The virtual tour on this website has known accessibility issues that may affect those utilizing assistive technology. All information displayed in the tour may also be viewed via the linked webpage below. If you are not able to access the displayed information due to an accessibility barrier, please contact James Trotter, Assistant Director, Jamest@csusb.edu, and 909-537-5063 from ATI or the xREAL Lab for assistance.
Sepulveda was born and raised in San Juan, Puerto Rico. His family lived in the public housing development, Nemesio R Canales, where in the early 90s had a very high crime rate. Drugs and gun violence were part of his everyday life. Through his parents' watchful eyes Don Rimx was kept on the straight and narrow. They noticed his interest in drawing at a young age and nurtured it by enrolling him in weekend art classes at the local art school. He later received his diploma from the Central High School of Visual Arts and went on to continue his education at the Escuela de Artes Plasticas. Upon finishing his studies, he dedicated himself to incorporating the various techniques of classic art into urban art, with a specialization in murals. Lorenzo Homar, Jose Alicea, Rafael Tufino, Antonio Martorell, Rembrandt, and Joaquin Soralla are just a few of the influences one sees in the line work, color treatment and poetic Imagery of his pieces.
In 2009, Don Rimx moved to Brooklyn, NY. Life in the big city had a profound effect on his body of work, from the different cultures and styles to the many textures and materials. The skeletal structures explore the synthesis of man and his city. Resulting in works of art comprised of rigidity and personality.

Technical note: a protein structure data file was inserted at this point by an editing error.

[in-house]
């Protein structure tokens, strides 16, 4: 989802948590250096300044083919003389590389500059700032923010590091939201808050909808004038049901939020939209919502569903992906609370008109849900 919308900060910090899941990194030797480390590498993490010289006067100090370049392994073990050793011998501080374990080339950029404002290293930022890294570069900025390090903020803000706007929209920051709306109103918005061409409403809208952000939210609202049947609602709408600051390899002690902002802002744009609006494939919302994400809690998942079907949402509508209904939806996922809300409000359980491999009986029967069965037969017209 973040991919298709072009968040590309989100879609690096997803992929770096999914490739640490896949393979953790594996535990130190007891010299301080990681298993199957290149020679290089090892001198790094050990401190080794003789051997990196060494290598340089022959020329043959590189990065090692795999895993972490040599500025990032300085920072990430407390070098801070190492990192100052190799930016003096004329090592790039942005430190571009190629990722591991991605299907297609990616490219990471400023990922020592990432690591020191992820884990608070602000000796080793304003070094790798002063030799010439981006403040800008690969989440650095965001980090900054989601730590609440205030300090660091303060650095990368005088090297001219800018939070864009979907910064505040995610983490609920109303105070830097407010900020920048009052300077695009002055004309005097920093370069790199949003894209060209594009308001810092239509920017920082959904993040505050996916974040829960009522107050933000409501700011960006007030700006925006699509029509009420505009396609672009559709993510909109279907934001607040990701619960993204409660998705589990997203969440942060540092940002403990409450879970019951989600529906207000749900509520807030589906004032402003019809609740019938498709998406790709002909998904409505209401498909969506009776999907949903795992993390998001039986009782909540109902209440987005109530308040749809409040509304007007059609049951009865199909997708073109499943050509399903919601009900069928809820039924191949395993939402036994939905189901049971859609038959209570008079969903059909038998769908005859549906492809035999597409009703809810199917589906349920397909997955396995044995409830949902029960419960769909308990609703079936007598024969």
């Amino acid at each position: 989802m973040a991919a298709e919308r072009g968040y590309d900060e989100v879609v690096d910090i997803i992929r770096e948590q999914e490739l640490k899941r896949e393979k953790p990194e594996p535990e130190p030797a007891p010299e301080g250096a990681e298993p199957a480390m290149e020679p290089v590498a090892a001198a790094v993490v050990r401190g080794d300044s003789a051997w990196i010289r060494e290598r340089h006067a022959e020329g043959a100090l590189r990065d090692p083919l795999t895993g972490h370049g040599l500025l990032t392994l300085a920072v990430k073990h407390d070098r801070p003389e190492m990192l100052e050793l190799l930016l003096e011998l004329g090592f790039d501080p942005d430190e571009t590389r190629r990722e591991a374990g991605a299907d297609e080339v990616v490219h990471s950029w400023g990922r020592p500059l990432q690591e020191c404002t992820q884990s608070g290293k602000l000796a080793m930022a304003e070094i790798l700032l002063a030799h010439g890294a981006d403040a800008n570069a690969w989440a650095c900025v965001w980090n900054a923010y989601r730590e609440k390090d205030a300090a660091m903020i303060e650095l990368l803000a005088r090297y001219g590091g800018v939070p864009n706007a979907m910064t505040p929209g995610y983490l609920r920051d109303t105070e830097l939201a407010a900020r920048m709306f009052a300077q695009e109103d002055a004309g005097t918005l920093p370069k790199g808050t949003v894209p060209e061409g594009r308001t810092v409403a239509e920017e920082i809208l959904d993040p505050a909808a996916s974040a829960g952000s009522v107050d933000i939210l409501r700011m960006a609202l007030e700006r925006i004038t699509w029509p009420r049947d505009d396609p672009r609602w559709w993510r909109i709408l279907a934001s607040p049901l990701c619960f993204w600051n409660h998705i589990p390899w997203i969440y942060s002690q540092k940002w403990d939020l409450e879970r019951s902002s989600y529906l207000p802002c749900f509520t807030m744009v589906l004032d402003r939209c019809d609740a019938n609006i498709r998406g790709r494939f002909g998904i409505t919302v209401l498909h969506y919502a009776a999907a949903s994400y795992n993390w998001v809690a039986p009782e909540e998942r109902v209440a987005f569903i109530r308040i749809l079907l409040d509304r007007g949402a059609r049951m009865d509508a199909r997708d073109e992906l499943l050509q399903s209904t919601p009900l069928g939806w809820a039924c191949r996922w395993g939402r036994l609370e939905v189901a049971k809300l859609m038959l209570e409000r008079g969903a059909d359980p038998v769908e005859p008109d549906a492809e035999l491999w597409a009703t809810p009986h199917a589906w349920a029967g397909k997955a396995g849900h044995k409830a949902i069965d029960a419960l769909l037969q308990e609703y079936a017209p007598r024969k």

"16 Barras" Brooklyn was an exploration of this connection. Murals were painted throughout Brooklyn, of randomly chosen residents, interlaced with one number and word, that when put in numerical order, created a poem. It was meant to inspire people to search for the pieces to the puzzle, to get to know their borough and its residents. "16 Barras" received media coverage in the MY Daily News and various online publications. The concept was later extended to Puerto Rico and featured in the annual art event 'La Campechada.'
Don's individual style bridged the gap between the streets and corporate America. His work caught the eye of a progressive commercial real estate developer and was commissioned to produce several grand-scale murals in the Bryant Park area of NYC and in Oakland, California. The synthesis of the two resulted in breathtaking works of art. An arrangement so unique, it received media coverage in the NY Times in 2014.
That same summer, Don Rimx and his family made the move to Florida. The warm climate and Latino culture really attracted the artist, making him feel a little closer to home. Since the move, Don was selected as the guest artist at the Brooklyn Museum in 2014 for National Hispanic Heritage Month. In 2018 he created a beautiful mural for the Starbucks Heritage Month, where he designed a pair of Chuck's that could be fully customized by the purchaser.
Don has participated in national and international urban beautification projects including Los Muros Hablan New York & Puerto Rico, Beck's Urban Canvas Miami, Muraleo Puerto Rico, Fiesta de Colores Ecuador and Color Caribe Puerto Rico.
He has realized more than a dozen murals across the United States. In 2018 he created a beautiful mural for the Starbucks on Miami Beach. And more recently, he painted the facade of the new Electronic Arts Building in downtown Orlando's Creative Village.